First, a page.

Adam admitted he lied on that one. He had made up his mind. “I didn’t want her to interfere,” he said. “I was thinking about killing myself, but I was restricted to post for drinking on duty so I could not get my gun. I went to my room and swallowed all my pills.”
Adam painted his note on the wall. And then he changed his mind. An ambulance rushed him to the hospital. He “remember[s] them trying to get me to drink this charcoal stuff” at the hospital, but not much more. “I woke up and I was chained to the bed.”
Nine days after Adam’s suicide attempt, the Army psychologist changed her diagnosis, according to Adam’s medical records. He had “chronic post-traumatic stress disorder.” It was the first time the Army seemed willing to admit that a year of war caused Adam’s problems. “It took me trying to kill myself for her to put it on there,” Adam told me.
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Unfortunately, the problem likely goes beyond Fort Carson. Maj. Gen. Graham, the Fort Carson commander, makes noted efforts to recognize and address the problems. “Our goal is to get in front of this,” Graham said in a telephone interview. “Instead of doing the investigation following a suicide, to find out how this happened and how we could have prevented it, what we want to do is actually prevent them and get in front of this and figure out how you help a soldier before it gets to a point of critical mass and something horrible is going to happen,” he added. “Are we perfect? No. Are we trying? We are. Can we do better? Of course we can.”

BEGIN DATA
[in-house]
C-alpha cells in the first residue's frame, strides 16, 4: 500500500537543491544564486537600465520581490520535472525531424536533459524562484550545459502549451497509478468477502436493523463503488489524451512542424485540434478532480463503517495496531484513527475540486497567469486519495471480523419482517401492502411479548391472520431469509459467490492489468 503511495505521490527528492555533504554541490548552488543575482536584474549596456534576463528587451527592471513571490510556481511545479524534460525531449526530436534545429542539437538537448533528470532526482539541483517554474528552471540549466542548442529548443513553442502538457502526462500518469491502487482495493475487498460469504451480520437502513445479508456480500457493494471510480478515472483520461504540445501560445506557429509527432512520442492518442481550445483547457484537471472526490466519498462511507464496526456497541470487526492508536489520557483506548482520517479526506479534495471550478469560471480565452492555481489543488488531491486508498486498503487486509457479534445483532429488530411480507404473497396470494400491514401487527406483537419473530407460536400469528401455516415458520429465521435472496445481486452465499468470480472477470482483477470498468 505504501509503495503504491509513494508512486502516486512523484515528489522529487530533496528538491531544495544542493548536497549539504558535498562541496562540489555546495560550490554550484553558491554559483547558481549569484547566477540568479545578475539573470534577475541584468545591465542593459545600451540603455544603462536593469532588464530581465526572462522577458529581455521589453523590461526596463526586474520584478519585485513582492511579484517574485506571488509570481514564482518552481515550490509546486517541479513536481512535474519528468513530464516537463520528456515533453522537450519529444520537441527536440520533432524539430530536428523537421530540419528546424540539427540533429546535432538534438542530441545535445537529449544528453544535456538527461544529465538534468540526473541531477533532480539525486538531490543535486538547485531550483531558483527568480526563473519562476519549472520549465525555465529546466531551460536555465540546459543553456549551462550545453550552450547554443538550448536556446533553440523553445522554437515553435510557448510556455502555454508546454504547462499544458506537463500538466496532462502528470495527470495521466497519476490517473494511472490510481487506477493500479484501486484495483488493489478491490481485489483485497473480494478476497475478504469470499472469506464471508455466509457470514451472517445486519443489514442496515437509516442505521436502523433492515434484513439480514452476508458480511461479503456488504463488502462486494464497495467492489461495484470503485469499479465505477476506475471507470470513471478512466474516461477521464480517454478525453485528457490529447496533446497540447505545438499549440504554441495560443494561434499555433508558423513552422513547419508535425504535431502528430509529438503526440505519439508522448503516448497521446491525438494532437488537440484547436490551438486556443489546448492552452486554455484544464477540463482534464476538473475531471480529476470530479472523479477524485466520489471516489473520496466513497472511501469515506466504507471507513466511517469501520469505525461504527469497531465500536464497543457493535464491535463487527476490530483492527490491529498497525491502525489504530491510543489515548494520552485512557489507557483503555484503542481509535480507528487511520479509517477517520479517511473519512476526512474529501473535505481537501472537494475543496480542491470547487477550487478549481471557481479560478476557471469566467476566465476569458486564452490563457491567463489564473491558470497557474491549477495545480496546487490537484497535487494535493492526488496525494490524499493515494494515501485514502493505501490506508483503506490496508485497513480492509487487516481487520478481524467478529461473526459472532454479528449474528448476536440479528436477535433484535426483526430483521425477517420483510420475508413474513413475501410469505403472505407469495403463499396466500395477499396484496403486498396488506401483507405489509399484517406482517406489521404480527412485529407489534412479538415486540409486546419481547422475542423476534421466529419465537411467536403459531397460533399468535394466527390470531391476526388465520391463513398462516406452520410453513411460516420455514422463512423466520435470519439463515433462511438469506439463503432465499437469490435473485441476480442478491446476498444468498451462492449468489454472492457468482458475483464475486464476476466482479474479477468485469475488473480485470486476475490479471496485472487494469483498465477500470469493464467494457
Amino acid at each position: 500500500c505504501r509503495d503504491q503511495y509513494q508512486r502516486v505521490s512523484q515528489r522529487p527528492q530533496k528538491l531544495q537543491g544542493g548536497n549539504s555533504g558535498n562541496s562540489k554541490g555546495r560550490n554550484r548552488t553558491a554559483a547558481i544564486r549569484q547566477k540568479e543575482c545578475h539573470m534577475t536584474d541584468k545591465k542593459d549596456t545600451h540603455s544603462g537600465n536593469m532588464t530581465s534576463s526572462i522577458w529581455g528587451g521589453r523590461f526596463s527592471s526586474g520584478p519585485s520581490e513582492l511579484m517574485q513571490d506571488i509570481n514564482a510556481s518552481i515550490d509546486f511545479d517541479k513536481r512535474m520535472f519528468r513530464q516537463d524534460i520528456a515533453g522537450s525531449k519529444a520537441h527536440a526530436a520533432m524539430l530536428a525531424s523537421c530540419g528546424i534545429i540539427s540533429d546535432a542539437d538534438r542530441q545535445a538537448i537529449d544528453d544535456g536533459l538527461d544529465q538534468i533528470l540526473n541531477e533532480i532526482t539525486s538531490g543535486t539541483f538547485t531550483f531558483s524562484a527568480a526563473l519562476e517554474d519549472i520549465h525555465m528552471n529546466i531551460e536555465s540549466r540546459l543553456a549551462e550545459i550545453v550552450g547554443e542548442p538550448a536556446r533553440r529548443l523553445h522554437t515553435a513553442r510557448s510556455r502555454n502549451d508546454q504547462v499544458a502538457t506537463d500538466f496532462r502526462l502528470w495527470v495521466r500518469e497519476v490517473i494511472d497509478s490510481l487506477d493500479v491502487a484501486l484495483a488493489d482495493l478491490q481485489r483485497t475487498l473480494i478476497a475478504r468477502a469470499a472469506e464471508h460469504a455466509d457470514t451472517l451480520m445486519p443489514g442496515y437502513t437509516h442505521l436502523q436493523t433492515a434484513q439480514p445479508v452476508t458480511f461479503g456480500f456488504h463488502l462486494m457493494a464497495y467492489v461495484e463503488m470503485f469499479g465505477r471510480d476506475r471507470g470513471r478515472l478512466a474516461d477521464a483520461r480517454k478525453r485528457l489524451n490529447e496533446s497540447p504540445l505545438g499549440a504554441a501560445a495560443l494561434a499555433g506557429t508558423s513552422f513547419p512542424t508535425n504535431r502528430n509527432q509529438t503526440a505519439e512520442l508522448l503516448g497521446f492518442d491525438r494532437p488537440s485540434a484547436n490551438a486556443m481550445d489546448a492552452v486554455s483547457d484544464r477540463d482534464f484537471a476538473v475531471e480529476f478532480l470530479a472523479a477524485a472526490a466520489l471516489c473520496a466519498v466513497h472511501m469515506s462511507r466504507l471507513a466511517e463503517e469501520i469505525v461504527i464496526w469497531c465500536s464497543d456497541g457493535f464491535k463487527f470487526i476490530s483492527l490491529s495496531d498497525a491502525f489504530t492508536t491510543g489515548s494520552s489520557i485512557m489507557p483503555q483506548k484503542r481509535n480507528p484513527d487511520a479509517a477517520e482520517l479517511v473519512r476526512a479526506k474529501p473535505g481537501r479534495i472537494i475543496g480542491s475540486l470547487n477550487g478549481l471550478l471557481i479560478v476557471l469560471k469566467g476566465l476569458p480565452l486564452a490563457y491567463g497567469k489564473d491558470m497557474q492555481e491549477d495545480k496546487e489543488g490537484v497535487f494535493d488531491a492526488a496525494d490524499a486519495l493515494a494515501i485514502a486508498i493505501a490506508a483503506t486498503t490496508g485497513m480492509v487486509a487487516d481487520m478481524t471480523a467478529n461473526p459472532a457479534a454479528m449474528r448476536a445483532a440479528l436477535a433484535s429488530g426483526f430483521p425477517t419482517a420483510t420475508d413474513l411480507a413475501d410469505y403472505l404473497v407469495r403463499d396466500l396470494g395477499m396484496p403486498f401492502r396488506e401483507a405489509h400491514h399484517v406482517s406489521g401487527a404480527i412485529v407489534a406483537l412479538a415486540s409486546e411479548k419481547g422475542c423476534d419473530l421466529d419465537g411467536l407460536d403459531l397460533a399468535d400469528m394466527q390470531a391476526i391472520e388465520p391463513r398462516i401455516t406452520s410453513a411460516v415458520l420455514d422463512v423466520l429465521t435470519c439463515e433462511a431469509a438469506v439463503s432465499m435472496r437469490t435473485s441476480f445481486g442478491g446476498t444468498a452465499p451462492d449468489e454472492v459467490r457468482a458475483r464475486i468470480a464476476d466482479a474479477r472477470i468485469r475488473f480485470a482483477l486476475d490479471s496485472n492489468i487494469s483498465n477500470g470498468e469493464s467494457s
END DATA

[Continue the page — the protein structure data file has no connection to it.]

Graham’s power to do better is limited, however. The Army Medical Command runs medical care at Fort Carson and other Army posts. MEDCOM reports to the Army surgeon general, Lt. Gen. Eric Schoomaker, not Graham.
And some Army fighting units, or “line” units, stationed at Graham’s post have failed to incorporate the prevention, recognition and treatment of combat stress into their wartime mission. At Fort Carson a mental problem from combat is still a scarlet letter.
Meanwhile, the deaths keep coming. At least three Fort Carson soldiers died in apparent suicides in January. (Fort Carson quibbles with this statistic, claiming that one of the three had not completed the paperwork to be officially stationed at Fort Carson. The death of a second soldier, found dead in his home from a “drug interaction,” is still under investigation.)
(The second installment in Salon’s “Coming Home” series will appear tomorrow.)
Michael de Yoanna is a journalist and documentary filmmaker who won an Edward R. Murrow award for investigative radio journalism in 2011. You can view his past work at Salon here, visit his personal website here, and follow him on Twitter @mdy1.More Michael de Yoanna.